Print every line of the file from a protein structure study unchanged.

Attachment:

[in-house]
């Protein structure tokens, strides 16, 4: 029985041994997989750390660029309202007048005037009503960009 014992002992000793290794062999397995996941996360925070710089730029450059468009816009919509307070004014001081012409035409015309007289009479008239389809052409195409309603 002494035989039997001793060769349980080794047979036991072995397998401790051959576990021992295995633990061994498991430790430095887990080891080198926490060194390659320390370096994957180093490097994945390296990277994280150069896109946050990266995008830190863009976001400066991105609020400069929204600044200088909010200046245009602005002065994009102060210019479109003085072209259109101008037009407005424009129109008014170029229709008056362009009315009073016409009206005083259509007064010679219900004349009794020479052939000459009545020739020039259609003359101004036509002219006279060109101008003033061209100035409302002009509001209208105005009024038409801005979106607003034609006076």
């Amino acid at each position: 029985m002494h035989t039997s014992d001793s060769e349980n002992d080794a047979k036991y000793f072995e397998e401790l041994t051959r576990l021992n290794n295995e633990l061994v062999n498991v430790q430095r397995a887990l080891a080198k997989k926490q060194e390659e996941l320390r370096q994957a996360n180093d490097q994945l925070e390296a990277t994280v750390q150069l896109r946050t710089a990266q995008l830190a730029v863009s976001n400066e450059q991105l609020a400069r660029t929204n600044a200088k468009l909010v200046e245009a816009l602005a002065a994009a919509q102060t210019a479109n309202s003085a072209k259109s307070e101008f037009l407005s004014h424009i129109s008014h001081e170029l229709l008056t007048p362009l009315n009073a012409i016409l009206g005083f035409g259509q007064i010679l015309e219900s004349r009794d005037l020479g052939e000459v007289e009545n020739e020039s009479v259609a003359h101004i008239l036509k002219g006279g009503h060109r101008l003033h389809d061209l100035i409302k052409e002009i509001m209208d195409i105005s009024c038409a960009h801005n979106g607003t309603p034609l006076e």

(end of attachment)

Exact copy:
[in-house]
């Protein structure tokens, strides 16, 4: 029985041994997989750390660029309202007048005037009503960009 014992002992000793290794062999397995996941996360925070710089730029450059468009816009919509307070004014001081012409035409015309007289009479008239389809052409195409309603 002494035989039997001793060769349980080794047979036991072995397998401790051959576990021992295995633990061994498991430790430095887990080891080198926490060194390659320390370096994957180093490097994945390296990277994280150069896109946050990266995008830190863009976001400066991105609020400069929204600044200088909010200046245009602005002065994009102060210019479109003085072209259109101008037009407005424009129109008014170029229709008056362009009315009073016409009206005083259509007064010679219900004349009794020479052939000459009545020739020039259609003359101004036509002219006279060109101008003033061209100035409302002009509001209208105005009024038409801005979106607003034609006076």
């Amino acid at each position: 029985m002494h035989t039997s014992d001793s060769e349980n002992d080794a047979k036991y000793f072995e397998e401790l041994t051959r576990l021992n290794n295995e633990l061994v062999n498991v430790q430095r397995a887990l080891a080198k997989k926490q060194e390659e996941l320390r370096q994957a996360n180093d490097q994945l925070e390296a990277t994280v750390q150069l896109r946050t710089a990266q995008l830190a730029v863009s976001n400066e450059q991105l609020a400069r660029t929204n600044a200088k468009l909010v200046e245009a816009l602005a002065a994009a919509q102060t210019a479109n309202s003085a072209k259109s307070e101008f037009l407005s004014h424009i129109s008014h001081e170029l229709l008056t007048p362009l009315n009073a012409i016409l009206g005083f035409g259509q007064i010679l015309e219900s004349r009794d005037l020479g052939e000459v007289e009545n020739e020039s009479v259609a003359h101004i008239l036509k002219g006279g009503h060109r101008l003033h389809d061209l100035i409302k052409e002009i509001m209208d195409i105005s009024c038409a960009h801005n979106g607003t309603p034609l006076e």